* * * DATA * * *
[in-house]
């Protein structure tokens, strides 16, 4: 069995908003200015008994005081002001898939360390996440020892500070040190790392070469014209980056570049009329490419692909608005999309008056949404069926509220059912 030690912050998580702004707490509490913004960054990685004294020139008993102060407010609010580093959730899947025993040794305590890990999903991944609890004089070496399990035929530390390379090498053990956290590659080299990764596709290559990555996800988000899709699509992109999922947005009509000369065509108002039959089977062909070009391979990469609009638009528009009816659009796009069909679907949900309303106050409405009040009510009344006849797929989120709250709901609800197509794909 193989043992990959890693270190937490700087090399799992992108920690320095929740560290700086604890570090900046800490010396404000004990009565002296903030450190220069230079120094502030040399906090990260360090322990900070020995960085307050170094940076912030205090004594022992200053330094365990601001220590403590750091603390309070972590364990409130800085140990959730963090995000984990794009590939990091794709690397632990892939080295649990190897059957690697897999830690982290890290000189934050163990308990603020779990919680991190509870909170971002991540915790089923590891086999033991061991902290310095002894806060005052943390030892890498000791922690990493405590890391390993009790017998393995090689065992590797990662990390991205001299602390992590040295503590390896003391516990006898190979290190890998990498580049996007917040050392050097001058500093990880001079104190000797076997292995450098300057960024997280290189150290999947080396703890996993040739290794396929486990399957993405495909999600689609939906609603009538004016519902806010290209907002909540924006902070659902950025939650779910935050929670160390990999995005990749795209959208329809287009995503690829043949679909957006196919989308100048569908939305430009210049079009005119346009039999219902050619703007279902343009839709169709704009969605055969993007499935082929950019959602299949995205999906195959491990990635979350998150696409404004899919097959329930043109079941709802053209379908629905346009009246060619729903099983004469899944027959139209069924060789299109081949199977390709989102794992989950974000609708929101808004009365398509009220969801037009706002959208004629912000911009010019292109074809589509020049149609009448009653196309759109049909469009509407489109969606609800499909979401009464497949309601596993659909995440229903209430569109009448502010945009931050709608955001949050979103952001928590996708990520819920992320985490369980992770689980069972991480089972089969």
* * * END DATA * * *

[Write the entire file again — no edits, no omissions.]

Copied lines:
[in-house]
């Protein structure tokens, strides 16, 4: 069995908003200015008994005081002001898939360390996440020892500070040190790392070469014209980056570049009329490419692909608005999309008056949404069926509220059912 030690912050998580702004707490509490913004960054990685004294020139008993102060407010609010580093959730899947025993040794305590890990999903991944609890004089070496399990035929530390390379090498053990956290590659080299990764596709290559990555996800988000899709699509992109999922947005009509000369065509108002039959089977062909070009391979990469609009638009528009009816659009796009069909679907949900309303106050409405009040009510009344006849797929989120709250709901609800197509794909 193989043992990959890693270190937490700087090399799992992108920690320095929740560290700086604890570090900046800490010396404000004990009565002296903030450190220069230079120094502030040399906090990260360090322990900070020995960085307050170094940076912030205090004594022992200053330094365990601001220590403590750091603390309070972590364990409130800085140990959730963090995000984990794009590939990091794709690397632990892939080295649990190897059957690697897999830690982290890290000189934050163990308990603020779990919680991190509870909170971002991540915790089923590891086999033991061991902290310095002894806060005052943390030892890498000791922690990493405590890391390993009790017998393995090689065992590797990662990390991205001299602390992590040295503590390896003391516990006898190979290190890998990498580049996007917040050392050097001058500093990880001079104190000797076997292995450098300057960024997280290189150290999947080396703890996993040739290794396929486990399957993405495909999600689609939906609603009538004016519902806010290209907002909540924006902070659902950025939650779910935050929670160390990999995005990749795209959208329809287009995503690829043949679909957006196919989308100048569908939305430009210049079009005119346009039999219902050619703007279902343009839709169709704009969605055969993007499935082929950019959602299949995205999906195959491990990635979350998150696409404004899919097959329930043109079941709802053209379908629905346009009246060619729903099983004469899944027959139209069924060789299109081949199977390709989102794992989950974000609708929101808004009365398509009220969801037009706002959208004629912000911009010019292109074809589509020049149609009448009653196309759109049909469009509407489109969606609800499909979401009464497949309601596993659909995440229903209430569109009448502010945009931050709608955001949050979103952001928590996708990520819920992320985490369980992770689980069972991480089972089969």